One of the most annoying facets of the current market in the U.S. for mobile telephones is that the carriers control the market in a self-serving way. They build closed systems to extract as high an economic rent as possible. You want to be a bookmark on the default WAP screen? That’ll cost you. Phones are sold at a huge discount to get you hooked on the service, and then “locked” to that carrier so they can’t be used elsewhere. I’m assuming that the iPhone will be no different, especially since Apple has shown a willingness to trade away freedom on previous consumer electronics products.
In theory, the lock is supposed to be temporary until the carrier has recouped their subsidy. In practice, I find that most carriers use it as a way to keep you hostage. When I was a Cingular subscriber five years ago, I was told that I had bought the GSM phone to use with the “Cingular service,” and it was Cingular policy never to unlock phones. I’m sure that the then-current world roaming rate of $4.99/minute had nothing to do with the policy.
The “control your customers and force feed them” model cuts against my entire experience, which is based on open systems and architectures. Innovation in entire handset business is constrained by the fact that the cell phone companies buy and promote the phones, not the manufacturers. Anything that does VoIP is a big threat to per-minute pricing, and therefore won’t be bought or actively promoted by the carrier.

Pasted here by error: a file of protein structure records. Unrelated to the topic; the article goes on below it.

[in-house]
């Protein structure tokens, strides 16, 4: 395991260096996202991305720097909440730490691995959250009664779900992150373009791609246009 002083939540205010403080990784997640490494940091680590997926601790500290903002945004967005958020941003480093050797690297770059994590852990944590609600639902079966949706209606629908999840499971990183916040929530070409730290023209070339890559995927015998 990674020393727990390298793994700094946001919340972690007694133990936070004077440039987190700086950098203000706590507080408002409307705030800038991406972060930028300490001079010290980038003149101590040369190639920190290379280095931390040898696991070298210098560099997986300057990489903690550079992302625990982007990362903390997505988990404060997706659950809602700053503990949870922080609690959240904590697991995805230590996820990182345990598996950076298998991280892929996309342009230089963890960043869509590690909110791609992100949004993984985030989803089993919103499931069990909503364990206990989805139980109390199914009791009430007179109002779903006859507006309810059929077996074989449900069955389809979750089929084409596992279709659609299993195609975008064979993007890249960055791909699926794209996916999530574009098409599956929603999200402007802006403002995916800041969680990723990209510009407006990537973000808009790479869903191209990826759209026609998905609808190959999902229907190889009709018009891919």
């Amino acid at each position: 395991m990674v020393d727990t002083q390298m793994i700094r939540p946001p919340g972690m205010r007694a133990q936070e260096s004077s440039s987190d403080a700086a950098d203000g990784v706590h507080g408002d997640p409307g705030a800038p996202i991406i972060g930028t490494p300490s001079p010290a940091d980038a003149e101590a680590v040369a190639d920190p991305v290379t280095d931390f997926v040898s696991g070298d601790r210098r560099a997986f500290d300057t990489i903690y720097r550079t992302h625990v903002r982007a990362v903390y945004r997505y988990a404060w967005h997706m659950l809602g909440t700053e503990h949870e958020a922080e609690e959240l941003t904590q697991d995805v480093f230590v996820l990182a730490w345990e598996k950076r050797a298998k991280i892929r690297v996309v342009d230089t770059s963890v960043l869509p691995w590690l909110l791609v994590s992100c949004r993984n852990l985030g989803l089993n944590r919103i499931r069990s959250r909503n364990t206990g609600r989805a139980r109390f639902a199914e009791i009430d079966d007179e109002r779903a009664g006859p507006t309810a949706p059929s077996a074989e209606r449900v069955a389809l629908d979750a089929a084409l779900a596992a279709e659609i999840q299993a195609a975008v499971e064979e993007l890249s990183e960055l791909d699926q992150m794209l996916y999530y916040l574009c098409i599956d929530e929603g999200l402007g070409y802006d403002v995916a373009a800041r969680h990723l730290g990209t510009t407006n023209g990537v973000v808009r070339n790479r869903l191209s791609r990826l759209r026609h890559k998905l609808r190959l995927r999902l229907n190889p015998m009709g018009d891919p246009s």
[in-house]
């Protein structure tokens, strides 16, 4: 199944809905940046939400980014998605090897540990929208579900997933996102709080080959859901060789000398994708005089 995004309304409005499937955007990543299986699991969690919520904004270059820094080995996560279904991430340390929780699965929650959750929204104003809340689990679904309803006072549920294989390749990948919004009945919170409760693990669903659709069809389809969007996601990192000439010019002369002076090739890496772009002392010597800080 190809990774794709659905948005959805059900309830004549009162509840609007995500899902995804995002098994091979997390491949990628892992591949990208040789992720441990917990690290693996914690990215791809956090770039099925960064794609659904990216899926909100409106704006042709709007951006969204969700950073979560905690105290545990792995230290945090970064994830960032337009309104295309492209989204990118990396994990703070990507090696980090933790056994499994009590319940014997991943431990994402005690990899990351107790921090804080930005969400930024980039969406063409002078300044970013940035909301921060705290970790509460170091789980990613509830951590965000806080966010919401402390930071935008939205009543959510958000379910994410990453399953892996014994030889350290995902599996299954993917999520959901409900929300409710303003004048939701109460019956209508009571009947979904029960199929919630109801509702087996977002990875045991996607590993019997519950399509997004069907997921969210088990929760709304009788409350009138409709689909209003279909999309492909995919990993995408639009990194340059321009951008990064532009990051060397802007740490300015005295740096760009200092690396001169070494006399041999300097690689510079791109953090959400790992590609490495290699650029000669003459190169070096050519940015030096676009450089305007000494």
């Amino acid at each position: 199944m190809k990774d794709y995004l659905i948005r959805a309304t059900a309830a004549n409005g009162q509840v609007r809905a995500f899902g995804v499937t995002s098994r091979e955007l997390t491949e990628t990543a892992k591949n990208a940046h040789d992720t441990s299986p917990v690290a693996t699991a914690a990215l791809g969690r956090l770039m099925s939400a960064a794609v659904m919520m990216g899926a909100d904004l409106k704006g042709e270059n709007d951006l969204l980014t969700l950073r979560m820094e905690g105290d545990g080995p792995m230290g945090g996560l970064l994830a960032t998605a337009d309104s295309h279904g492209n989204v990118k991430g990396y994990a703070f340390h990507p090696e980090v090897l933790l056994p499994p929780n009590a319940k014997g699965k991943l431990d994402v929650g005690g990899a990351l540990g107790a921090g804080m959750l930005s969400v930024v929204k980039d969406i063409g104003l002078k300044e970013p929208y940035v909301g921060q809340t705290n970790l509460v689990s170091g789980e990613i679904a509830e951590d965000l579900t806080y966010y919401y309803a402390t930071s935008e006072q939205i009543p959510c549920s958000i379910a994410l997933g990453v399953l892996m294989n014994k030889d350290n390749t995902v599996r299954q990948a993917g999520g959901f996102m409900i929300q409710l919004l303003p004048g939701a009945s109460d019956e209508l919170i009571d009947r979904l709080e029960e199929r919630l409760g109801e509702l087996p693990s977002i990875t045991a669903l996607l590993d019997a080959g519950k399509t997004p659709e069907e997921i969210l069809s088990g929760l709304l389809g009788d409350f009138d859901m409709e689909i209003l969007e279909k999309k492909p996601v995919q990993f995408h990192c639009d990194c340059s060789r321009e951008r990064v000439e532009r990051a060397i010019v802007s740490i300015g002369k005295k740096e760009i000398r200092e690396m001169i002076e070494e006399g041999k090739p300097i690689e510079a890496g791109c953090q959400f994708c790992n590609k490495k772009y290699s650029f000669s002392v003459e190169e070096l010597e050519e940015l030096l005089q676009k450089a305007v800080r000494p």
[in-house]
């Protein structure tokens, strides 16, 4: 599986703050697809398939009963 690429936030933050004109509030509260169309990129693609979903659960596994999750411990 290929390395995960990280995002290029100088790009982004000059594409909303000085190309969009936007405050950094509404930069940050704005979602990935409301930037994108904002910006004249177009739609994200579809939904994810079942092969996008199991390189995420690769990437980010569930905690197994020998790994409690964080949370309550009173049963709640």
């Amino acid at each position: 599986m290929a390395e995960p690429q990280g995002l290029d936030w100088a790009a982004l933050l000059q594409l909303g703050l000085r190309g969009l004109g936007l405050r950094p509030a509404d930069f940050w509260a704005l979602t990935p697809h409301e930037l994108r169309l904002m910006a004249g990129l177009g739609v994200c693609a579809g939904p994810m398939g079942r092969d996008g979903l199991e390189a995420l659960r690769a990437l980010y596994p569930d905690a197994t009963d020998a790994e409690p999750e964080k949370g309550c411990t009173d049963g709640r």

With the carriers strangling new services and innovation in an attempt to ensure they are stillborn, there is one obvious way around it. If consumers were to purchase phones that were compatible with the carrier network, there is very little that a carrier can do about it. I had hoped that Apple would sell the iPhone directly to customers (in addition, perhaps, to the carrier channel). Apple is the one company that can build a product that people would head to the stores for, and perhaps shine a little bit of the light of open systems on to the mobile telephony world.
I’m not surprised Apple didn’t take on the telcos. They can still demonstrate their famous focus on usability by showing off the integrated voice mail system they developed with Cingular’s voice mail vendor. Using the carrier sales channel is going to move a lot more phones in the short-term, even though there is a much more diffuse long-term benefit of breaking the innovation choke-hold.
For the record, this is a bit of a wish on my part. I would love to have an iPhone, but Cingular’s mobile data plans ($79.99/month for unlimited) can’t touch the price of my T-Mobile plan ($30/month, for unlimited hot spot and EDGE). I can’t afford the service to move over to Cingular, but if the phone were made available in a non-locked model, I would be in the store on the first day with cash in hand. Fortunately for me, there is a true open mobile phone platform still to come.